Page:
Bill in Legislature could extinguish state’s solar incentive program

A bill passed by the Minnesota House would dismantle the Made in Minnesota solar incentive program.

Employee of tenKsolar, Dwayne Blakely, moves solar panels onto a module light table for testing on Jan. 25, 2016. The University of Minnesota will be installing solar panels in an effort to make progress on a climate action plan.

Maddy Fox, Daily File Photo

Employee of tenKsolar, Dwayne Blakely, moves solar panels onto a module light table for testing on Jan. 25, 2016. The University of Minnesota will be installing solar panels in an effort to make progress on a climate action plan.

Ryan Faircloth

A bill traveling through the Minnesota Legislature could mean lights out for a state solar incentive program.

The legislation — which the House already passed — would end the Made in Minnesota solar incentive program, which helps homeowners and small businesses install state-built solar panels.

Supporters of the bill say the program has grown ineffective, while opponents say axing it could cost jobs.

The 10-year incentive program was started by the Legislature in 2013 to boost Minnesota’s solar industry. Residents who install panels manufactured in-state can qualify for subsidies based on the energy they generate.

Rep. Pat Garofalo, R-Farmington and co-author of the House bill, said he doesn’t think the program is worth its annual $15 million price tag.

“If a person wants to reduce pollution, create jobs or incentivize innovation, it fails on all three,” he said.

Some lawmakers on both sides of the aisle think the program should be dismantled, Garofalo said, adding other similar programs could lead to more solar energy for less costs.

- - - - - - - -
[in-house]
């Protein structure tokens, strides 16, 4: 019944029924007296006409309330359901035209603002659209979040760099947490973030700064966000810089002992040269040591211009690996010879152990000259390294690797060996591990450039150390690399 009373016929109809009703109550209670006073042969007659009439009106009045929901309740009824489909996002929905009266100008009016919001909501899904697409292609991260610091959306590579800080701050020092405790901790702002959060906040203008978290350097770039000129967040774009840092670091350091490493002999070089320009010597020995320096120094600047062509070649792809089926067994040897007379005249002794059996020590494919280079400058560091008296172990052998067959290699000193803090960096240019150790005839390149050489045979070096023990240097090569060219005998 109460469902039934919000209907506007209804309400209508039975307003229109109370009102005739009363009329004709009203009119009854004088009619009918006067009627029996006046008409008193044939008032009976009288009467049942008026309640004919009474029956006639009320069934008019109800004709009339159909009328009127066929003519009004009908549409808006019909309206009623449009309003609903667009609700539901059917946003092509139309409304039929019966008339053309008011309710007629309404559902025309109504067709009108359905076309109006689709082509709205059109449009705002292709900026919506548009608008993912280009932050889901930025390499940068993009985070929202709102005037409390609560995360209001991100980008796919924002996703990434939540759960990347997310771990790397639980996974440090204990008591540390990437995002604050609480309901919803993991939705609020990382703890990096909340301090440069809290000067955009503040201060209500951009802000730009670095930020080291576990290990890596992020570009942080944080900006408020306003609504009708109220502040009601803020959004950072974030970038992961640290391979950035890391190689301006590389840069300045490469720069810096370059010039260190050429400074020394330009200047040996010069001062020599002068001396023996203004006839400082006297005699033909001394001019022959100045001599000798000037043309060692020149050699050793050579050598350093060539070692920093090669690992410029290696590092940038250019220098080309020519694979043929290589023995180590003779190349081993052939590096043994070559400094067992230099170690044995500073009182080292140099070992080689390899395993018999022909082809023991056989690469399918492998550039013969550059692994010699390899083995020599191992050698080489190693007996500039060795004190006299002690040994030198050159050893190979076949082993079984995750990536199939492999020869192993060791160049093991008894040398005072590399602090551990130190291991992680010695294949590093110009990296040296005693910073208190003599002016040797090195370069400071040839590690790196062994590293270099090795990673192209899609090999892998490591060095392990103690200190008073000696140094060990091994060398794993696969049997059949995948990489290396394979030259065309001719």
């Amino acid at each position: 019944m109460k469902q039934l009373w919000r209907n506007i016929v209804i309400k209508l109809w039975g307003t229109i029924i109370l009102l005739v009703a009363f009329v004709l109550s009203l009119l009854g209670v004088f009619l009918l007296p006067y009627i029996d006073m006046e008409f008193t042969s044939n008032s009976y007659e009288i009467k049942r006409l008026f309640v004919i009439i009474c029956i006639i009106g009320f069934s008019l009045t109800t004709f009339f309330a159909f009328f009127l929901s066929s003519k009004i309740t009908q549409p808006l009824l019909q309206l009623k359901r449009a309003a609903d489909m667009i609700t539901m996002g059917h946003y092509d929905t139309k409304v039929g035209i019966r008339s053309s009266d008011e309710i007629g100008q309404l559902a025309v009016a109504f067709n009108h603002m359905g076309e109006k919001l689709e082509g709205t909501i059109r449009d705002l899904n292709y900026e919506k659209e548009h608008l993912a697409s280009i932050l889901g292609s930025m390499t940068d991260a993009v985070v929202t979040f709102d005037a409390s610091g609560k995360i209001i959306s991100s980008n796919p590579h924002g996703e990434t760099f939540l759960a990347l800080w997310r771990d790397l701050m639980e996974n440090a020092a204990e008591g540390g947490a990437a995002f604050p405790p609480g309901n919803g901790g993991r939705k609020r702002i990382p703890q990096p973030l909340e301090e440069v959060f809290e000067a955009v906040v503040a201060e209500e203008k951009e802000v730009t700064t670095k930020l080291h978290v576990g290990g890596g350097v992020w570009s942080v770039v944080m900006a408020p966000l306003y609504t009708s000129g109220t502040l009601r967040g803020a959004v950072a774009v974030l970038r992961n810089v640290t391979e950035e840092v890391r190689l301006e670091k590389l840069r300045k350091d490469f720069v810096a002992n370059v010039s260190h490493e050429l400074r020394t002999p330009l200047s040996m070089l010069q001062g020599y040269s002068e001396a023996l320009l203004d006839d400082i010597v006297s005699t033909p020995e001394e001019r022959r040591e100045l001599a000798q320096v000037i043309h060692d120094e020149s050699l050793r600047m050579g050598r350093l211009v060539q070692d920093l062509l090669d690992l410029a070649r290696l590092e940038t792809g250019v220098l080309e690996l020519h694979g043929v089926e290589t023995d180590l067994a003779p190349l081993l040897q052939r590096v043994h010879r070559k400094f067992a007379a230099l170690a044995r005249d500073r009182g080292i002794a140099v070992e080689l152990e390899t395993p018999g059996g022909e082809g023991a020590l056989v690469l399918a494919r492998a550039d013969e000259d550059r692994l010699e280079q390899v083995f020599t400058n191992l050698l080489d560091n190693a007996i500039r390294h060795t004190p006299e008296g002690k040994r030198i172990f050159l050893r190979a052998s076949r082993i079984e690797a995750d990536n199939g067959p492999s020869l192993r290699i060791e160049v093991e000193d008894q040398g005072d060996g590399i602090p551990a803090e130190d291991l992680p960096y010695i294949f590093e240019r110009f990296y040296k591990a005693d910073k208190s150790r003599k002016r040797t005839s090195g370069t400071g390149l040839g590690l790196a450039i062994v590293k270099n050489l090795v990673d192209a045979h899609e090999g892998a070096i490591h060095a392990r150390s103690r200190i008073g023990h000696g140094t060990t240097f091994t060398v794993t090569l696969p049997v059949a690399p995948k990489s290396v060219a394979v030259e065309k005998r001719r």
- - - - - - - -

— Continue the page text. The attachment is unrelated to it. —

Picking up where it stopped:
Rep. Jason Metsa, DFL-Virginia, originally helped carry the bill that formed the program in 2013. Now, he’s a co-author on the bill that would dismantle it.

Made in Minnesota fell behind expectations once manufacturing companies began outsourcing their work to other countries, he said.

Companies now buy solar panels from overseas and add “some nuts and bolts” so they still count as Minnesota-made, Metsa said.

“My idea of Made in Minnesota solar means we’re doing the laminating, the manufacturing, etcetera, here at home in the state and it just wasn’t living up to those expectations,” he said.

But others say nixing the incentive program before its 2023 end date will yield negative consequences.

The program has helped produce 500 jobs and over 1,100 solar installations for small businesses and residences, said John Kearney, executive director for the Minnesota Solar Energy Industries Association.

“If this bill passes, we’ll lose about 150 jobs immediately, and these are good jobs, and over a period of two or three years we’ll probably lose 500 jobs,” Kearney said.

Costs would fall mostly on developers who rely on small-scale residential installation projects, he said.

Developers assumed they would have support under the original 10-year plan, Kearney said.

Canceling the program would also hurt residents’ chances of installing solar panels on their homes, said Ellen Anderson, executive director of the University of Minnesota’s Energy Transition Lab.

Small-scale solar projects can be pricey for residents, Anderson said, and the program adds affordability.

“For people who really want to put [panels] on their homes, having an incentive really helps make those projects move forward and it helps support many, many jobs,” she said.

The repeal would still honor Made in Minnesota incentive payments and rebates for customers who purchased systems through the program, Metsa said. But he acknowledged solar installation could now be costlier for new buyers.

Dismantling the program is a consequence of Democrats’ loss of control in the Legislature, he said. “I would’ve been tweaking the bill versus probably doing away with it had we been in charge.”

The bill would also rebrand the state’s renewable development account as the “energy fund account.”

Metsa said he signed onto the bill to ensure the annual $15 million budget stays in renewable energy development.

Lawmakers have yet to choose how the funds would be repurposed, Garofalo said, adding the money would be allocated in a separate bill later in the session.

“I think what you’ll see is that no matter what we do, it’ll be more effectively used,” he said.

The bill still has to pass through the Senate before it can be signed into law. Kearney said he thinks the bill will ultimately be vetoed if it reaches Gov. Mark Dayton’s desk.